BEIJING: Two weeks ago, Matthew Prince, the chief executive of San Francisco tech company CloudFlare, had no clue that people in Hong Kong were preparing to hold a controversial online referendum on democratic reforms.
By Thursday night, half a world away from the southern Chinese city, he found himself on the front lines of a battle to defend the nonbinding, unofficial vote from sabotage.
Amazon Web Services and Hong Kong’s UDomain had initially been onboard to support and protect the voting web site. But at the last minute, both bowed out, saying the expected size of the cyberassault could affect their other customers.
That was a somewhat worrying sign for Prince and his team, whose small, five-year-old company specializes in making web sites run more quickly and smoothly and preventing disruptions, and recently launched a pro bono service for situations just like this.
Going it alone, Prince and about 20 employees gathered in their office near 3rd and Townsend streets and girded for a test of their wits and ingenuity. As Friday morning broke in Hong Kong and the 10-day vote began, the fight was on.
The web site, popvote.hk, was being flooded with requests that look like legitimate users trying to call up or contact the site. The queries were being sent by armies of commandeered computers, known as botnets, around the world. At the height of the assault, more than 200 million requests were coming in every second, Prince said—a clear bid to overwhelm the site and knock it offline.
“It was easily one of the largest the Internet has ever seen, on any metric,” Prince said in a phone interview, adding that the attacker or attackers kept changing strategies.
“It felt like there was an intelligent adversary on the other side that was not just trying one technique but adopting new techniques to try to find ways around our mitigation efforts,” he added.
Measured by another metric, the attack generated 300 gigabytes per second of traffic, according to CloudFlare. That’s like downloading nine high-definition movies per second, every second, according to an expert at GreatFire.org, which monitors Internet usage, censorship and hacking in China. On top of that, attackers chose methods that chewed up a lot of central processing unit server resources at CloudFlare.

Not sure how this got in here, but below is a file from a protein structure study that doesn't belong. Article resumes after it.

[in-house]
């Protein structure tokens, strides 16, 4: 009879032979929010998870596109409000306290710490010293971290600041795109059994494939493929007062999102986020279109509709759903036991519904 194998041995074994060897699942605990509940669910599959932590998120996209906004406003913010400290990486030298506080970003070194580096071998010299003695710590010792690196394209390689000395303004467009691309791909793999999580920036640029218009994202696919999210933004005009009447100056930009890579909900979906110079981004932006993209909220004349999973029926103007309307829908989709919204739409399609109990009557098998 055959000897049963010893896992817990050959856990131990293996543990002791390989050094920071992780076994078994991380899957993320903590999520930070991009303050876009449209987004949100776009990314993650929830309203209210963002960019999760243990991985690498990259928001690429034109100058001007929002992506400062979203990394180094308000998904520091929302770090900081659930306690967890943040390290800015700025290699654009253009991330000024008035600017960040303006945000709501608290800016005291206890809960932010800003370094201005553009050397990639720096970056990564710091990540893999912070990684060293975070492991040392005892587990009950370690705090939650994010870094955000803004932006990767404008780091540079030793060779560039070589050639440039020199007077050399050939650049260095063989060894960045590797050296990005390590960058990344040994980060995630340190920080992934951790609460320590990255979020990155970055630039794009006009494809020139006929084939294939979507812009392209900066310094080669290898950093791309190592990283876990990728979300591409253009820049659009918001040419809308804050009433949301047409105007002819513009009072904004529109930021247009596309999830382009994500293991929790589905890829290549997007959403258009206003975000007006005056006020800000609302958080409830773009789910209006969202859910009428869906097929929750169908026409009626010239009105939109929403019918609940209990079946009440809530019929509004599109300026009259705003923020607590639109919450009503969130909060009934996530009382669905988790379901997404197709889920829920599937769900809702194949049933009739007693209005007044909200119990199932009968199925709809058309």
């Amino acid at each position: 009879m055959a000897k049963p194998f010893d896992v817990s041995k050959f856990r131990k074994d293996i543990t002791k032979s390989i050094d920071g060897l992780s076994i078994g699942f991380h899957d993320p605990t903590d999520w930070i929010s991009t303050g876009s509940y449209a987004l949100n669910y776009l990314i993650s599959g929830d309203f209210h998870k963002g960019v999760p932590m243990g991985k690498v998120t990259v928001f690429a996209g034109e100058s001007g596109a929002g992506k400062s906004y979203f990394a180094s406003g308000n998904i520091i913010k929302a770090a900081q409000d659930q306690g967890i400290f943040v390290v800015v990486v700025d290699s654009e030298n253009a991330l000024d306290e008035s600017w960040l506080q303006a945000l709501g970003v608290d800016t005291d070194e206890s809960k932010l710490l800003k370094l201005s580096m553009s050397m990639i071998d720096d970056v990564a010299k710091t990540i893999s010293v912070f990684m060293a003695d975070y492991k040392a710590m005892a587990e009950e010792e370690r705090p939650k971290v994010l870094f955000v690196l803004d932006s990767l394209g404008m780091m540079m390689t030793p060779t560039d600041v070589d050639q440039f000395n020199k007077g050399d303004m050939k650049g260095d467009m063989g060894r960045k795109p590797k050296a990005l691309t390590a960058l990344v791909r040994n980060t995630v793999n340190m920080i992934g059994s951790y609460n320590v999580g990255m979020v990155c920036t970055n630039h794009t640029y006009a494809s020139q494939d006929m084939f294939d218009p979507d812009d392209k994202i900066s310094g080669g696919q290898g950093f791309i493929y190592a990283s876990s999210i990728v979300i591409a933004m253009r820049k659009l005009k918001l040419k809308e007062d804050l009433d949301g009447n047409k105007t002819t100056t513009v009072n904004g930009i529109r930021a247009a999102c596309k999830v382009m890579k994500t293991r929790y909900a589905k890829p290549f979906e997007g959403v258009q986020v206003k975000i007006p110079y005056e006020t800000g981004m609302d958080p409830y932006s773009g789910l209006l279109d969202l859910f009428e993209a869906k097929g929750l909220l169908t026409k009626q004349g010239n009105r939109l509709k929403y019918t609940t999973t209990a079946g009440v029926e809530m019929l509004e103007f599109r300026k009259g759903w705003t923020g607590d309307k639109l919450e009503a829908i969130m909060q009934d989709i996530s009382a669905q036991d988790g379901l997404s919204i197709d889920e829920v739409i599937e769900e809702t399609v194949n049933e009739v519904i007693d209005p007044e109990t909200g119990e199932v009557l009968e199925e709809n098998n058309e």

“The volume of the attack is impressive; so is its sophistication,” said the GreatFire.org expert who requested anonymity for fear of retaliation.
Halfway into the balloting, the attacks are persisting, but the efforts of Prince’s team seem to be working—no major outages have been reported and more than 700,000 people had voted by Tuesday evening, organizers said. That’s nearly 10 percent of the city’s population, and a far greater number than organizers anticipated.
Neither CloudFlare nor officials at the University of Hong Kong’s Public Opinion Program—which designed and administered the voting web site on behalf of a local civic group—could say where the attacks are being directed from.
“We don’t have any strong evidence . . . but there’s lots of speculation that it’s coming from China,” said Karie Pang, assistant director of the Public Opinion Program.
“We have reported it to police. . . . Maybe one day we can get to the monster behind the scene,” he added.
The balloting has been organized not by the city government but by a local civic group called Occupy Central with Peace and Love. The results are nonbinding, but those behind the effort hope that the process will help push forward democratic reforms in Hong Kong, a former British colony that reverted to Chinese rule in 1997 but retains a high degree of political autonomy from the Communist-led mainland under a legal framework known as “one country, two systems.”
Participants in this week’s referendum are being asked to express a preference for one of three methods of selecting the city’s chief executive in 2017, the first time the balloting is supposed to be open for a citywide, one-person, one-vote election.
But authorities in Beijing have denounced all the options on the referendum as illegal and the referendum itself as “invalid.” Ahead of the referendum, China issued a white paper essentially admonishing Hong Kong citizens not to push things too far—and warning that Beijing has final say over all matters in the city.